But the canal sediment can’t be left completely undisturbed. The canal is an integral part of the Rangitaiki Plains flood management system, it needs to be able to convey floodwater during high rainfall events – even during remedial works, if necessary. So how does the project avoid redistributing dioxins back into remediated sections – or, worse still, out onto adjoining land? A mixture of hard controls, and practices that minimise resuspension, is needed.

One key control is the dredging method, which inherently minimises resuspension of sediment – that topic needs an article all to itself. Another is silt curtains around the dredge zone, which are effective at no-low flow. Yet another is canal level management using flood and sediment control structures – earthen/sheetpile walls equipped with floodgates and spillways.

How do we know that these controls are working? Water samples can readily be collected and analysed to see how much sediment and dioxin is in the water column at any given time. But this approach isn’t adequate for real time control. Even under urgency, it takes days to get samples collected, transported to the certified laboratory, and processed. That’s just not fast enough to inform management decisions when the rain is heavy and water levels are rising by the hour. What needs to be done to comply with consent conditions – is there enough storage in the dredge zone? Is it time to stop dredging and let everything settle?

Kopeopeo Canal project manager, HAIL Environmental’s Brendon Love, needed a better management tool. He and the project team could monitor some parameters in real time, such as turbidity – how murky the water is, roughly speaking. Could turbidity be used as a proxy for suspended dioxin loads? Simulation trials showed that they could indeed construct a traffic-light system, setting turbidity levels that give them confidence suspended dioxins are within target levels. With turbidity and water level monitors at ten locations throughout the canal, Brendon and the stakeholders can now be confident that the remedial works aren’t transporting dioxin where it shouldn’t be. Now, with this reliable and well maintained monitoring network, the project team can be confident that compliance can be achieved and remedial works can continue even during rainfall events.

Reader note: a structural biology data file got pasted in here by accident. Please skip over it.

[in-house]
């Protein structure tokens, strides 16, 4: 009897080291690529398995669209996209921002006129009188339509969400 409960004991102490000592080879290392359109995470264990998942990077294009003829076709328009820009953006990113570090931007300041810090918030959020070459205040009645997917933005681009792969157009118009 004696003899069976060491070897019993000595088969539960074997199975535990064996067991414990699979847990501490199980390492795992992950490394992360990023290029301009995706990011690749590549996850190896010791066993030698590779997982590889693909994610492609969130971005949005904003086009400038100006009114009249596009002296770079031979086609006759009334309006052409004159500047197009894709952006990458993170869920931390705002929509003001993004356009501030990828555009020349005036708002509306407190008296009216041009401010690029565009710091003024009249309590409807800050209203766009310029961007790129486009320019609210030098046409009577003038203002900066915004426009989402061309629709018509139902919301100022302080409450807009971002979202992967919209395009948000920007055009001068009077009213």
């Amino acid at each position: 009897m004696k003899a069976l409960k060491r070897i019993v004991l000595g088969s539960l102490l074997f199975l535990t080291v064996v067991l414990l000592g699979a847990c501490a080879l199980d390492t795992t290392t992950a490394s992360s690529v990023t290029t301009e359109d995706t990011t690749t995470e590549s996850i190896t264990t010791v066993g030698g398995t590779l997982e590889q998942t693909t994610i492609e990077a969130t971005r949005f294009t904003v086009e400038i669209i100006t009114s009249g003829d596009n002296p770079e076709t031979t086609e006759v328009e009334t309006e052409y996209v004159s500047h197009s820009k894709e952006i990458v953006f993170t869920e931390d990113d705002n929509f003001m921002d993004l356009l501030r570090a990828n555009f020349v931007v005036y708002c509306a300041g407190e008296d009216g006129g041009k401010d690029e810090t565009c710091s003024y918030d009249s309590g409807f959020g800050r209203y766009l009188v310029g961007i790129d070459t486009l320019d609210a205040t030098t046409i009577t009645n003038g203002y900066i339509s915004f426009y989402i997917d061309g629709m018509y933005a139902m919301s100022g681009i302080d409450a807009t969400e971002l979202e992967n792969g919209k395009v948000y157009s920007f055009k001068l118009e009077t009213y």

Before 1945, exterior house paint contained up to 50 % lead by weight. While lead levels diminished thereafter, lead-based house paints were not banned until 1965. Metal primers were lead-based until the 1990s. A pre-war house can carry more than 80 kg of lead in exterior paint. Health authorities have estimated more than 250,000 houses are, or have been, painted with lead.

The Ministry of Health and Master Painters New Zealand have produced some great guidance on managing and removing lead-based paint. However, if paint has been removed without following that guidance, soils close to the house can be more than 1 % lead by weight, many times greater than the national Soil Contaminant Standard. Children who happen to swallow soil or indoor dust can suffer subtle neurotoxic effects; at higher levels of exposure, children and pets may experience a range of acute poisoning symptoms. Back in 1986, the Dunedin Longitudinal Study tested more than 500 11-year-olds for elevated blood lead, finding 10 cases of significant exposure. Nine of these ten were apparently associated with renovations in the home in the months before testing. 

Recent media reports have raised concern about lead in backyard chickens and their eggs - see a 'Stuff' article here and the blog at Keeping Chickens NZ.

HAIL Environmental has a particular interest in assessing and managing lead in soil: last year Dr. Dave Bull chaired and organised two sessions on lead contamination at the Australasian Land and Groundwater Association's 2018 New Zealand conference in Christchurch - for full details see the ALGA website. The Waste Management Institute New Zealand (WasteMINZ) has set up a Residential Lead Group in response, and Dave is a founding member of that group. Property owners or regulators needing advice on lead contamination can call Dave on 021 036 7764, or contact their local HAIL specialist.